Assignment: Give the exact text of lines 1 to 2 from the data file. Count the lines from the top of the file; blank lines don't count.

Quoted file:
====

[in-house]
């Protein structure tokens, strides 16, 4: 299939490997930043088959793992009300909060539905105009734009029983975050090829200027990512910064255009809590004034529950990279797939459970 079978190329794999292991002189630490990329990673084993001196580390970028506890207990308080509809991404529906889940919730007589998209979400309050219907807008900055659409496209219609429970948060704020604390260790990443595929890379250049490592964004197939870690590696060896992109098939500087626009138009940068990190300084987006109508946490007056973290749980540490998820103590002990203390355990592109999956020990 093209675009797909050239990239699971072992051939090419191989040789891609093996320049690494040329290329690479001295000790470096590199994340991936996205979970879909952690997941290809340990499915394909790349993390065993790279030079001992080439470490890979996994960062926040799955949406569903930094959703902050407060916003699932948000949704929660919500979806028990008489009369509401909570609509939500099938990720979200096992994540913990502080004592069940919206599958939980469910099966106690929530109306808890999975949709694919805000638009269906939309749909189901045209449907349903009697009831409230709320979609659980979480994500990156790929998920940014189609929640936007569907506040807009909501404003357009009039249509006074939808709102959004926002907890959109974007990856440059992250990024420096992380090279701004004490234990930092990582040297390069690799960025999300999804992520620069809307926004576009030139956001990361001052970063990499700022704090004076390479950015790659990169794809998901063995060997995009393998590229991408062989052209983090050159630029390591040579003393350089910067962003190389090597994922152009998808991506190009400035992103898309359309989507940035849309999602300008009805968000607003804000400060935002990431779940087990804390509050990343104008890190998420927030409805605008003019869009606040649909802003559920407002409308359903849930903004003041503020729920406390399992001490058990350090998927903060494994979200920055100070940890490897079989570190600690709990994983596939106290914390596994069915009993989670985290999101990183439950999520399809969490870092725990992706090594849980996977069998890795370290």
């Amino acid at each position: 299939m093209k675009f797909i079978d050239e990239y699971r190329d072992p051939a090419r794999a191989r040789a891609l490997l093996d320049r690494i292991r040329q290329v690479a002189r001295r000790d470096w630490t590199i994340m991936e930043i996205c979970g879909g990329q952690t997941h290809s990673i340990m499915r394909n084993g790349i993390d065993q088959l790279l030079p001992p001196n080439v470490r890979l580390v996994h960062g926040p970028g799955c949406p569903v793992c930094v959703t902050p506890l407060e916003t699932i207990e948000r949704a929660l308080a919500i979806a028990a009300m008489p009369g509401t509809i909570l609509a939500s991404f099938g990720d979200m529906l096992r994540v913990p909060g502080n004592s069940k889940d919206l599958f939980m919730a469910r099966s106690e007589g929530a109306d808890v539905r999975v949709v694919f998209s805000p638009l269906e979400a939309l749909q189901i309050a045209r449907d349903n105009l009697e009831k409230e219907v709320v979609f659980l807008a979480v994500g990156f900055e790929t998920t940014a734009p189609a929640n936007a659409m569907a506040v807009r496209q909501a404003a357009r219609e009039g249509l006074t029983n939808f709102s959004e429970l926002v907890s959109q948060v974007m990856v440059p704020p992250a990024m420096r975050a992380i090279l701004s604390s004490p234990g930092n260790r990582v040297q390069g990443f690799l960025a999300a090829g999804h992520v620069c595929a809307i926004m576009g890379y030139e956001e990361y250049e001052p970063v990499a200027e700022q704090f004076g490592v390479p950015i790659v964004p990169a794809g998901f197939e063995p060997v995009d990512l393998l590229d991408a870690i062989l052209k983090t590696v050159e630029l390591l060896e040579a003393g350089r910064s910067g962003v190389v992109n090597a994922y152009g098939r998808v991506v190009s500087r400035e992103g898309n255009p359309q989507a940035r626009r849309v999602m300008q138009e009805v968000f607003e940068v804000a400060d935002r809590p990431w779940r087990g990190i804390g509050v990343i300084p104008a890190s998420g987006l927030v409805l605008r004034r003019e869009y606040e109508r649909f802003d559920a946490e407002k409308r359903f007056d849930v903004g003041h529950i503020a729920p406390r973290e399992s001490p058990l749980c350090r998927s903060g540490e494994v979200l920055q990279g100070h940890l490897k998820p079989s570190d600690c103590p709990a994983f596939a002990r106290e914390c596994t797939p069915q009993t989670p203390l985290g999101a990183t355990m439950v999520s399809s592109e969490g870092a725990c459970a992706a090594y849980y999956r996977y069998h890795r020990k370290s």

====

[in-house]
């Protein structure tokens, strides 16, 4: 299939490997930043088959793992009300909060539905105009734009029983975050090829200027990512910064255009809590004034529950990279797939459970 079978190329794999292991002189630490990329990673084993001196580390970028506890207990308080509809991404529906889940919730007589998209979400309050219907807008900055659409496209219609429970948060704020604390260790990443595929890379250049490592964004197939870690590696060896992109098939500087626009138009940068990190300084987006109508946490007056973290749980540490998820103590002990203390355990592109999956020990 093209675009797909050239990239699971072992051939090419191989040789891609093996320049690494040329290329690479001295000790470096590199994340991936996205979970879909952690997941290809340990499915394909790349993390065993790279030079001992080439470490890979996994960062926040799955949406569903930094959703902050407060916003699932948000949704929660919500979806028990008489009369509401909570609509939500099938990720979200096992994540913990502080004592069940919206599958939980469910099966106690929530109306808890999975949709694919805000638009269906939309749909189901045209449907349903009697009831409230709320979609659980979480994500990156790929998920940014189609929640936007569907506040807009909501404003357009009039249509006074939808709102959004926002907890959109974007990856440059992250990024420096992380090279701004004490234990930092990582040297390069690799960025999300999804992520620069809307926004576009030139956001990361001052970063990499700022704090004076390479950015790659990169794809998901063995060997995009393998590229991408062989052209983090050159630029390591040579003393350089910067962003190389090597994922152009998808991506190009400035992103898309359309989507940035849309999602300008009805968000607003804000400060935002990431779940087990804390509050990343104008890190998420927030409805605008003019869009606040649909802003559920407002409308359903849930903004003041503020729920406390399992001490058990350090998927903060494994979200920055100070940890490897079989570190600690709990994983596939106290914390596994069915009993989670985290999101990183439950999520399809969490870092725990992706090594849980996977069998890795370290």